Sunday, January 30, 2011

A Time To Mourn And A Time To Dance

Recently I attended another in a long-line of parties populated by fellow saints from my singles ward – a dance party at the home of a group of reasonably high-profile girls whom I’d previously home taught. I thought it would be fun to support my former home teach-ees and eat their brownies.

My roommates, however, disagreed, noting that Mormon dance parties are pointless. “Why should we go to a party just to watch all the girls dance together?”

I hadn’t thought of things that way, but my friends’ prediction proved uncannily accurate: About 20 girls were dancing in a big, impenetrable glob – getting oh-so worked up when Beyonce’s “Single Ladies (Put A Ring On It)” came up – while the half-dozen attending men shuffled in the corner, talking amongst themselves about sports and eating brownies.

An utterly bizarre phenomenon, an outsider might observe: why would so few men come to an event where women are literally boxed in for them, and why would those who did come be so timid?

But to the Mormon single, particularly the male, this is a quintessential Kobayashi Maru, the no-win scenario.

Dancing is a casually intimate event, potentially enticing to continued romantic pursuit – a perfect ice-breaker in a typical setting. But even something as harmless as trying to initiate a non-threatening dance in a church-confined situation such as this can make a man seem too aggressive physically, and LDS girls are brought up to spurn physical aggression of any kind. So any girl a boy approaches will no doubt reject him publicly (either on the spot or amongst her friends after he’s departed).

In fact, the only thing more repellant to a girl in this scenario than being approached boldly by a man at this party is not being approached boldly by a man at this party. He’s got one shot with one girl, and then he’s ruined any hopes with the other 19.

It’s lose-lose. Because of this, many men will simply blow the event off, regardless of the fact that they would much rather carouse with girls on a Saturday night than stay home and play video games with their friends. Given this, the surprising thing to me is not that so few boys come to a Mormon dance party, but that so many do. It reminds me of a line from my favorite romantic comedy, “Annie Hall”:

This guy goes to a psychiatrist and says, “Doc, uh, my brother's crazy; he thinks he's a chicken.” And, uh, the doctor says, “Well, why don't you turn him in?” The guy says, “I would, but I need the eggs.”

Well, I guess that's pretty much now how I feel about relationships; y'know, they're totally irrational, and crazy, and absurd, and... but, uh, I guess we keep goin' through it because, uh, most of us... need the eggs.

Mormon men need eggs. Oh boy, do they need eggs, but when they can’t get that, most will settle for brownies.

6 comments:

Ashley C said...

I would disagree that girls think a guy coming to dance with them would be too forward. He doesn't need to single her out, just be willing to dance in general - girls are kind of annoyed that the guys never seem to be willing to dance and have a good time.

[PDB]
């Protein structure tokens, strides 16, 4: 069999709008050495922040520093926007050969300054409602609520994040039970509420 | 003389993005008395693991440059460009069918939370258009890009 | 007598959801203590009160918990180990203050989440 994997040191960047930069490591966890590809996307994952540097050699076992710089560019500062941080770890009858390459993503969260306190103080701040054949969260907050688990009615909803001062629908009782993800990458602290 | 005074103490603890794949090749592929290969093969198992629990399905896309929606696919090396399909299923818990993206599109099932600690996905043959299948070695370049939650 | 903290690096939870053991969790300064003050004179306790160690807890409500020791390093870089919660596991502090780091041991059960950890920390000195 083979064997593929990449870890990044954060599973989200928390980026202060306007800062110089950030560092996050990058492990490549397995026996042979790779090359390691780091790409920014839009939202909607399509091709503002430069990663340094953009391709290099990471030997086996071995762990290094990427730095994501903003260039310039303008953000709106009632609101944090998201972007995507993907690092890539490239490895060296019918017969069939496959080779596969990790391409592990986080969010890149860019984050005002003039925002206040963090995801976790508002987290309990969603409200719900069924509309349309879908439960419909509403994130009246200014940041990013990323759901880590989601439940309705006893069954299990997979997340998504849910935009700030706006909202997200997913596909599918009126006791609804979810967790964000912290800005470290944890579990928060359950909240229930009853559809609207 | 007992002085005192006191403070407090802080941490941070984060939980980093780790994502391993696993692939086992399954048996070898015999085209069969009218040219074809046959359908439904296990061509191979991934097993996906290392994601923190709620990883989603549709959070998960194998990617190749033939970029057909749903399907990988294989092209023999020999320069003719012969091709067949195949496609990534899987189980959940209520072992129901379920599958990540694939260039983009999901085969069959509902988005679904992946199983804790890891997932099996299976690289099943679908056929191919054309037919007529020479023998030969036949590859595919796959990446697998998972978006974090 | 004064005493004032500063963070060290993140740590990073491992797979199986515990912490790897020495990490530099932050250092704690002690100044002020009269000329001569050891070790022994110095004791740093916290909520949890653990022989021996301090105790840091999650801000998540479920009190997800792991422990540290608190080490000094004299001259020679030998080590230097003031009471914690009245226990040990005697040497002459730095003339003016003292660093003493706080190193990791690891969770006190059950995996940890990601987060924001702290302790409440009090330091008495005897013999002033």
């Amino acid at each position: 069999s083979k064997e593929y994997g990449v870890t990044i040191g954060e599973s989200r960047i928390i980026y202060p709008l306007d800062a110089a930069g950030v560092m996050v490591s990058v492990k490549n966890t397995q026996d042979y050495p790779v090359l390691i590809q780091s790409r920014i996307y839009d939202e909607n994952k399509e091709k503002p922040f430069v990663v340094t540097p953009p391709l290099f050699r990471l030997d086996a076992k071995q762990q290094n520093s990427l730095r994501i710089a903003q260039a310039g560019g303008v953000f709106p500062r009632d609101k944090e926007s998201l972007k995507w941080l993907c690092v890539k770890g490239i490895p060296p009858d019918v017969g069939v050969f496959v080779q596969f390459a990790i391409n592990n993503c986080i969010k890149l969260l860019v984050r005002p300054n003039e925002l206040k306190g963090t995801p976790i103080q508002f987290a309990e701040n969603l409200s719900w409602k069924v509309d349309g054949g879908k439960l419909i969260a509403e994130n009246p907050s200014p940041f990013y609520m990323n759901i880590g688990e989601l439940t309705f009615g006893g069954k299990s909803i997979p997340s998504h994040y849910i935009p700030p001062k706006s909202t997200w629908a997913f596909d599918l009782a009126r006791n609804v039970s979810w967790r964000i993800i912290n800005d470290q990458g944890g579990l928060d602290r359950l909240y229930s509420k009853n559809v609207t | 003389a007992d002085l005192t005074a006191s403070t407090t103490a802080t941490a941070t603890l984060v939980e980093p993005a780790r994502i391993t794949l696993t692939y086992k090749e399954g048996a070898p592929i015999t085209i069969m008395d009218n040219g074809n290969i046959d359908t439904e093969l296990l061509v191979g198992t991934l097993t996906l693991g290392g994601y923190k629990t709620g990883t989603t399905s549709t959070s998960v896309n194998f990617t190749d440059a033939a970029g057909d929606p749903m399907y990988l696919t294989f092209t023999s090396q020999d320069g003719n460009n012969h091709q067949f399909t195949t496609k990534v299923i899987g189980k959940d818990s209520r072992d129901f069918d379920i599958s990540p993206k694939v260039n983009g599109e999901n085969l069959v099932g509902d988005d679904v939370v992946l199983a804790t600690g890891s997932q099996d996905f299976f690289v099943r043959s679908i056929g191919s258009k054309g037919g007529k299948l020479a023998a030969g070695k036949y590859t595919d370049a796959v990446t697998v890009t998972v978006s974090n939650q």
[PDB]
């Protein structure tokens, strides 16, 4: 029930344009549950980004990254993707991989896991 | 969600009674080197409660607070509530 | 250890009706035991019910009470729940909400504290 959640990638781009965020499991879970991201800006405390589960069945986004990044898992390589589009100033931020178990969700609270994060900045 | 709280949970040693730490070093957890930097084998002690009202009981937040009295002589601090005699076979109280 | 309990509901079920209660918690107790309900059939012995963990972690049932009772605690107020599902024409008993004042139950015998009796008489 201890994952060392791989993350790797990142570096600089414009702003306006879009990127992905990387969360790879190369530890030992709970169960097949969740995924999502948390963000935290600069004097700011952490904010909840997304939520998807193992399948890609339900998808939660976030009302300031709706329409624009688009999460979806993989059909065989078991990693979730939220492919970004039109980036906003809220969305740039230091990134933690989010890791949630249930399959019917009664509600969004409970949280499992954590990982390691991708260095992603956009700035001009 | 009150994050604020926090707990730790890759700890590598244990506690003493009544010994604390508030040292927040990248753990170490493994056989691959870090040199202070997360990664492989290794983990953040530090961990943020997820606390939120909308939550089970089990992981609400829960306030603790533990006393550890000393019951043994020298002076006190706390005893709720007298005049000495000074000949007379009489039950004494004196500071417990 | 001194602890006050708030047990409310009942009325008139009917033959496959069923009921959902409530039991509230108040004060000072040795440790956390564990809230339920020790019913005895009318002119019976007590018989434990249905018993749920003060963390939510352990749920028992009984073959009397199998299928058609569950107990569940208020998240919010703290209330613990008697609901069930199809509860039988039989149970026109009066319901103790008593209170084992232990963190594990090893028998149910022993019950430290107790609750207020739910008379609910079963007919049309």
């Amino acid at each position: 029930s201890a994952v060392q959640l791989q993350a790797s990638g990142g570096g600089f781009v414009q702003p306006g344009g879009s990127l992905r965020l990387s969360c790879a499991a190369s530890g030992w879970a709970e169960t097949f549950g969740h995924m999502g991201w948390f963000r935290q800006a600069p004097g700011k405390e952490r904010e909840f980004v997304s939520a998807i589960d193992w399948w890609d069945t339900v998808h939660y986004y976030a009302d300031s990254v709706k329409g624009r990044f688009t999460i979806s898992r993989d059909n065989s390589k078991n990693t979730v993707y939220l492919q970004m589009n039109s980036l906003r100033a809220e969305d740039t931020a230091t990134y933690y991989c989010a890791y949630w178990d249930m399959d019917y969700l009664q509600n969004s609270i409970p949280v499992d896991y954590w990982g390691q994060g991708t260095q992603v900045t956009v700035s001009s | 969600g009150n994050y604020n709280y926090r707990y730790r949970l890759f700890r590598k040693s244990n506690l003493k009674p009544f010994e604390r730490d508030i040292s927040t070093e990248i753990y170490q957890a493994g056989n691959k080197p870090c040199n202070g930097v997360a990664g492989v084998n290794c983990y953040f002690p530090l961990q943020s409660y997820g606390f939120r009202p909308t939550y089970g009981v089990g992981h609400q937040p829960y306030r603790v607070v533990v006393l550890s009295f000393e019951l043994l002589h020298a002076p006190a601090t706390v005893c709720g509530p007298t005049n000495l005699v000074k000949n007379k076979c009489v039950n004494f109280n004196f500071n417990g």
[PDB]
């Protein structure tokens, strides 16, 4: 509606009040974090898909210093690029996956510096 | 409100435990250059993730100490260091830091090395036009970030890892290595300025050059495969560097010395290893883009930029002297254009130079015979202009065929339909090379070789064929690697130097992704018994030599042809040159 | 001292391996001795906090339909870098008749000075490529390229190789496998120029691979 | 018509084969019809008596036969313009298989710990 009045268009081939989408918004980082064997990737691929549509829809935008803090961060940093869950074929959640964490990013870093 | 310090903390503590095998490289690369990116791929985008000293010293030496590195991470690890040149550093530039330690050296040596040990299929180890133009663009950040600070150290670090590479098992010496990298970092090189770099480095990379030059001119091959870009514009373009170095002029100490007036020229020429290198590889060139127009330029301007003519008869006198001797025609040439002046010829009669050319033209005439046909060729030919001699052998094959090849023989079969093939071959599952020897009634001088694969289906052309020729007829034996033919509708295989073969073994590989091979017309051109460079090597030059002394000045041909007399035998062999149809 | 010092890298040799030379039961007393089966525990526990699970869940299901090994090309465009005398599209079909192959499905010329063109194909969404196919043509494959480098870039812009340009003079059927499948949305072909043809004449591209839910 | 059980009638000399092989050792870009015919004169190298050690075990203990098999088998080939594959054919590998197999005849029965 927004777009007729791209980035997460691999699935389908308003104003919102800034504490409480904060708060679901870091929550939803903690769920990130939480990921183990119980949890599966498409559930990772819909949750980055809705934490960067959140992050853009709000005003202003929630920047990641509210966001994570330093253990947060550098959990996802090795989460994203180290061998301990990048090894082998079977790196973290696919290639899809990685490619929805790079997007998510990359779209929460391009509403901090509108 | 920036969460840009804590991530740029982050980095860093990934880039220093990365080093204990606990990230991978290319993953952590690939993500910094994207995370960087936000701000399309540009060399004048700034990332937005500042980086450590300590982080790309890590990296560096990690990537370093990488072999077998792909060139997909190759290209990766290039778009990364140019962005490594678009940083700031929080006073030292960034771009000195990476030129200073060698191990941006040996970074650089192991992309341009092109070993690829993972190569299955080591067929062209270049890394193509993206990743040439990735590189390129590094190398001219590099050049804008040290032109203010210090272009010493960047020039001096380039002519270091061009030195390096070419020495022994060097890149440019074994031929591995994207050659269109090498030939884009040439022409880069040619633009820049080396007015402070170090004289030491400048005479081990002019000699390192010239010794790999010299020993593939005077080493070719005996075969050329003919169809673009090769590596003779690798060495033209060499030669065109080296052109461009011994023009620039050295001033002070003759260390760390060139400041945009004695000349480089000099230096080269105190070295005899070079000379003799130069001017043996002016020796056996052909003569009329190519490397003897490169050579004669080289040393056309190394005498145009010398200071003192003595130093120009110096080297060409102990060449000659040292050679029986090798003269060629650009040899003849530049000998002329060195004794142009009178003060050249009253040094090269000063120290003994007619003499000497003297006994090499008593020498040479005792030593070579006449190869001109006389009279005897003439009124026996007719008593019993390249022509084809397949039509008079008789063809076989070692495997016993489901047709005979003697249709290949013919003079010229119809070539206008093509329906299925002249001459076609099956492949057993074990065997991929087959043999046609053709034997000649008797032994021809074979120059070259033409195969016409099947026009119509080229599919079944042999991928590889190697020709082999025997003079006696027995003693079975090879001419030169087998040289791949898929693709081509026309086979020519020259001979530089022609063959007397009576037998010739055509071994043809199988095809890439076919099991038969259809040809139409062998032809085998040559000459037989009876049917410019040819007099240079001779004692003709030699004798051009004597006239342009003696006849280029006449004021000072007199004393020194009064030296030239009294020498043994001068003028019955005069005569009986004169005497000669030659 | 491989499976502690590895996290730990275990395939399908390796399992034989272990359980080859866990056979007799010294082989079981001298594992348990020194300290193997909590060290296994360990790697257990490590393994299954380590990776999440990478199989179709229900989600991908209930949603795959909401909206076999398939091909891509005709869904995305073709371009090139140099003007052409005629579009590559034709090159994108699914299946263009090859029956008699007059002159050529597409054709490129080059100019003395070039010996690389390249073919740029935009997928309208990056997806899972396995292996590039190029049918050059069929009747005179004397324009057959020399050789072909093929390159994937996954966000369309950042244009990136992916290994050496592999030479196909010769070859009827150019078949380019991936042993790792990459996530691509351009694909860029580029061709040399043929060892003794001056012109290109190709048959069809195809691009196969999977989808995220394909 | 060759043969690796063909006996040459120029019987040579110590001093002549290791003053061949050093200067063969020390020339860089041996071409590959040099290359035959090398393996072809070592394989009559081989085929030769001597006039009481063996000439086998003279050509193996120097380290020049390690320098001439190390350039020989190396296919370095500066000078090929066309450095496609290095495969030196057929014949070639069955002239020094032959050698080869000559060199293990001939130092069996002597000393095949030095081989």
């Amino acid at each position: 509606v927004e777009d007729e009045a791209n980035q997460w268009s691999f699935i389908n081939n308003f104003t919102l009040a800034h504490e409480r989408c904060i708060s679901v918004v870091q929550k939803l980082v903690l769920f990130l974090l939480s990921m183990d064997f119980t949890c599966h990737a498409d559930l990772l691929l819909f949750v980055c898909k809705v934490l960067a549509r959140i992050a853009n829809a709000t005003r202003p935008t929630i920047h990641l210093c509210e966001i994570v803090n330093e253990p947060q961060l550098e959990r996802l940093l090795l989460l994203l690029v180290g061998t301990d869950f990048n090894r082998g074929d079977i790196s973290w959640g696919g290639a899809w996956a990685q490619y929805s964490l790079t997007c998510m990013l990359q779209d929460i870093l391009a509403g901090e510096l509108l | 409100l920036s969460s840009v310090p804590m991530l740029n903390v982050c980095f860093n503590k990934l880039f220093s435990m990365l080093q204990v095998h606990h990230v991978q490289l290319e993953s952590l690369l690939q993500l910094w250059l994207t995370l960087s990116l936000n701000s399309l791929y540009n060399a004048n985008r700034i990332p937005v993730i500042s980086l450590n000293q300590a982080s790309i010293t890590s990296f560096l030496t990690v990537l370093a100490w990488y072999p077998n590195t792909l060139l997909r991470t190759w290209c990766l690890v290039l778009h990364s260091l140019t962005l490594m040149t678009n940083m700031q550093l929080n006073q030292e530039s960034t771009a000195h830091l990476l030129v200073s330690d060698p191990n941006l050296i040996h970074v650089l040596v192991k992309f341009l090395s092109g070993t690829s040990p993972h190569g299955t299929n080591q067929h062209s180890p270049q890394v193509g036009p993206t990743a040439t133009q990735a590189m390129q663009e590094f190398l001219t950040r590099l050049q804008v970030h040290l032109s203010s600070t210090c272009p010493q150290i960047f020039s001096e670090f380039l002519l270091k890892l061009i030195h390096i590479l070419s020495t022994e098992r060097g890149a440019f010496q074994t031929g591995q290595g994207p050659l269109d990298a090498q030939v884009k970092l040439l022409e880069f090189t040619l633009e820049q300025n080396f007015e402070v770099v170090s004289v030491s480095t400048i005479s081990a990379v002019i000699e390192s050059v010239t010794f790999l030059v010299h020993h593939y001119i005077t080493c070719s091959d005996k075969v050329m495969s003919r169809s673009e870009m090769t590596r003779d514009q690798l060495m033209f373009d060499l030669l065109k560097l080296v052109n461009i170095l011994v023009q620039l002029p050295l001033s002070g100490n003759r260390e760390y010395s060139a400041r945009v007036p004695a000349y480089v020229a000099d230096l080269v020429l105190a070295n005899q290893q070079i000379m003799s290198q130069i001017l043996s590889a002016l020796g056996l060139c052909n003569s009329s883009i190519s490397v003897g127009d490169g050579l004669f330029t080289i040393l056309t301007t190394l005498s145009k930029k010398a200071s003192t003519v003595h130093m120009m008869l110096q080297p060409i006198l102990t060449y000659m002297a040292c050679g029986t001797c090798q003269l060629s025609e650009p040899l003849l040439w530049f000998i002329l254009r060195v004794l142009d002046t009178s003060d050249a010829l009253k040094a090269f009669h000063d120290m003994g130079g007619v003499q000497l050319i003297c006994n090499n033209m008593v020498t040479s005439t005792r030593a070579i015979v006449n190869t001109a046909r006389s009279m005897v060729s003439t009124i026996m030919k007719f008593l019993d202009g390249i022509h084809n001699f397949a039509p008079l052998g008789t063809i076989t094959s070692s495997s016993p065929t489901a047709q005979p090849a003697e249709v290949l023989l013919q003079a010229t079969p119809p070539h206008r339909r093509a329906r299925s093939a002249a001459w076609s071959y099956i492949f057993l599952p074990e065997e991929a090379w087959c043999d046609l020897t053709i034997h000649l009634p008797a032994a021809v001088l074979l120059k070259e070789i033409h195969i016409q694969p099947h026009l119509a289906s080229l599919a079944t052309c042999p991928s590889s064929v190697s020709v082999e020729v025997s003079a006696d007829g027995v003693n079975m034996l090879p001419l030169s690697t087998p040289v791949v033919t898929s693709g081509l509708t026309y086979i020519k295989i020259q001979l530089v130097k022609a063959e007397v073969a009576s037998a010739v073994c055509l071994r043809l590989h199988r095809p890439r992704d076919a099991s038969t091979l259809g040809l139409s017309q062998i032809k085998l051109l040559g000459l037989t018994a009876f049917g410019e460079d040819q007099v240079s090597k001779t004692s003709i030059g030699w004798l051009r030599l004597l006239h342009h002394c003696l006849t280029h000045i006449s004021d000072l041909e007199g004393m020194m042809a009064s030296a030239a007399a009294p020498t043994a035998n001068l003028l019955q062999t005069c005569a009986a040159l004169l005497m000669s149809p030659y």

This is not a problem in Oz, incidentally. However, it does bring it back to the same problem that happens in the States and why I don't much care for dance parties myself anymore: they don't go anywhere. You aren't talking or getting to know anyone because the music is too loud and you are all just moving around. I don't think I've ever gotten a date out of a dance, even back when we did the slow dances in YM/YW.

Same with the big Mormon parties. You go around having the same 15-min conversation with 10 people, rarely making any real connections or memories, yet we all go to them regularly and feel like we are being socially active. I prefer to use them to meet new people, and actually go with a small group where we actually DO something and create memories.

Bryce's Ramblings said...

I know lots of single Mormon girls. Not many single Mormon guys. I've heard a lot of bemoaning about the reluctance of Mormon guys to go on dates, and this is something I've never understood. Back in my dating days, I tried to date as many different girls as possible. Just casual dinner and a movie affairs. Enough to see if I wanted to go on a second date or not. I only rarely had a girl turn me down, and that was because she had a boy friend.

Then again, I never went to dances unless it was with a specific girl. I can see why the situation you describe would be problematic . . .

Ironic collector said...

Jared - you know they are actually women, not girls, right? Because you shouldn't try to be dating girls.

Whitleypedia said...

Ironic collector, there's an old adage that you should always call a woman a "girl" until she has grey hair. Tis not intended as a pejorative.

Ironic collector said...

No offense taken, I just like to tease :)

Tiff said...

I always figured that guys didn't dance at dance parties because they did't like to dance or they were afraid of looking stupid or something. It was actually at an improv dance party that I decided I liked Albert because he danced and I LOVE to dance. If a guy refused to dance I immediate wrote him off as someone I didn't want to date because who wants to date someone who doesn't like to dance? That means they are no fun. I liked guys who were confident and relaxed enough to dance.

Sometimes we go to single friends' parties and they are so weird. I always thought they were weird before, but now not having the pressure of finding a mate, it's realy weird. No one will talk to you if you are married and everyone acts so strange, like they can't relax and they laugh really loud at really stupid things.

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